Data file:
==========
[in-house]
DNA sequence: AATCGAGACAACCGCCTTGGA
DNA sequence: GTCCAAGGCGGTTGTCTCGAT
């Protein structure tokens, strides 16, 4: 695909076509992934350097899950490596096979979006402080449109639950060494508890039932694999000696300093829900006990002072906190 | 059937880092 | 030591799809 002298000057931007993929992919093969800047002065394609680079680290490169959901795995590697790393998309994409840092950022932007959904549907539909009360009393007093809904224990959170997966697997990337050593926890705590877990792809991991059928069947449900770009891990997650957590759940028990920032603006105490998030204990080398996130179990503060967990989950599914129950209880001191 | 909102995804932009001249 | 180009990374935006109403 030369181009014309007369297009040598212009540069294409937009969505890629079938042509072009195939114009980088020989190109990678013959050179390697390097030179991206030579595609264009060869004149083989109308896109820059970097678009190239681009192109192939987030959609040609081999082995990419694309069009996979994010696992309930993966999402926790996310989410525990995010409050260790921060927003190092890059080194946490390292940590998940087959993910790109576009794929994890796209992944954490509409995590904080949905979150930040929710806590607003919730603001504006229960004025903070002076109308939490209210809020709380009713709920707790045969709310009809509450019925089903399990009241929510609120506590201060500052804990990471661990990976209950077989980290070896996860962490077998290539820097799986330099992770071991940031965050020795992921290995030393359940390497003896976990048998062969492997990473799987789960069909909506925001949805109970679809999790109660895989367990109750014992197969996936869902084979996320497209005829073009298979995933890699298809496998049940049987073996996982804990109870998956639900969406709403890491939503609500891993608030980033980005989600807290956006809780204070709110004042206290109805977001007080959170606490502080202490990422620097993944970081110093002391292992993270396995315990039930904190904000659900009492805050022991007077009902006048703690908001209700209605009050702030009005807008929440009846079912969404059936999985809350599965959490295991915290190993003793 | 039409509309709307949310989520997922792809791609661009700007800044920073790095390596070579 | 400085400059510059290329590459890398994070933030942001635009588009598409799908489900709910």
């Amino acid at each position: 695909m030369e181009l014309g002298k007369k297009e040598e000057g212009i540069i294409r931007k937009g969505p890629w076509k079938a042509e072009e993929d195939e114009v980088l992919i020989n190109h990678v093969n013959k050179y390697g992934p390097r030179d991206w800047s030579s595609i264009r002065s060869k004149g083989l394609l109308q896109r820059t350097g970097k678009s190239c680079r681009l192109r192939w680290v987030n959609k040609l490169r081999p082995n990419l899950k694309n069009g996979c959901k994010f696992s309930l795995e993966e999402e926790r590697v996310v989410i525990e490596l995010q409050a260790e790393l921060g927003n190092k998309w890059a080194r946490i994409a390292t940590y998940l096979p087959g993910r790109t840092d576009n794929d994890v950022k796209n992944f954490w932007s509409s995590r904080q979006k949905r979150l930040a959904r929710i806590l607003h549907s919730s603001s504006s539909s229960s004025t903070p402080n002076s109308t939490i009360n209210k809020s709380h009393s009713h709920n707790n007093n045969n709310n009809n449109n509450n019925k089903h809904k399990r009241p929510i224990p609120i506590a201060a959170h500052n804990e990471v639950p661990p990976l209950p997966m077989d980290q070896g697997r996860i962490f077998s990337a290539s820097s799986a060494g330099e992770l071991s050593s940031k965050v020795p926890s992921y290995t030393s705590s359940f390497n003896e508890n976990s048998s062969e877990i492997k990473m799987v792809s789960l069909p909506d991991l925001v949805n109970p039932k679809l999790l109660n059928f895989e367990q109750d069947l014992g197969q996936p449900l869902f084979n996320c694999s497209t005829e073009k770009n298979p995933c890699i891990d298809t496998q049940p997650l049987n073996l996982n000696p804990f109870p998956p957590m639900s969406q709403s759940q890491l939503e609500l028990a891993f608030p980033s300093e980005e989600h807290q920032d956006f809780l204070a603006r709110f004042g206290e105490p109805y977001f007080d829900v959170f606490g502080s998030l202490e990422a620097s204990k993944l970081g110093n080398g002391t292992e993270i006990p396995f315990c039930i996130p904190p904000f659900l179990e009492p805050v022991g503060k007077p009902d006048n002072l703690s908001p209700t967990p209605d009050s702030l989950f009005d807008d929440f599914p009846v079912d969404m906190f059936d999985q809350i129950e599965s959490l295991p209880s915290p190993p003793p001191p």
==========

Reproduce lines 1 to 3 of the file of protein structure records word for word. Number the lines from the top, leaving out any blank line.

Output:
[in-house]
DNA sequence: AATCGAGACAACCGCCTTGGA
DNA sequence: GTCCAAGGCGGTTGTCTCGAT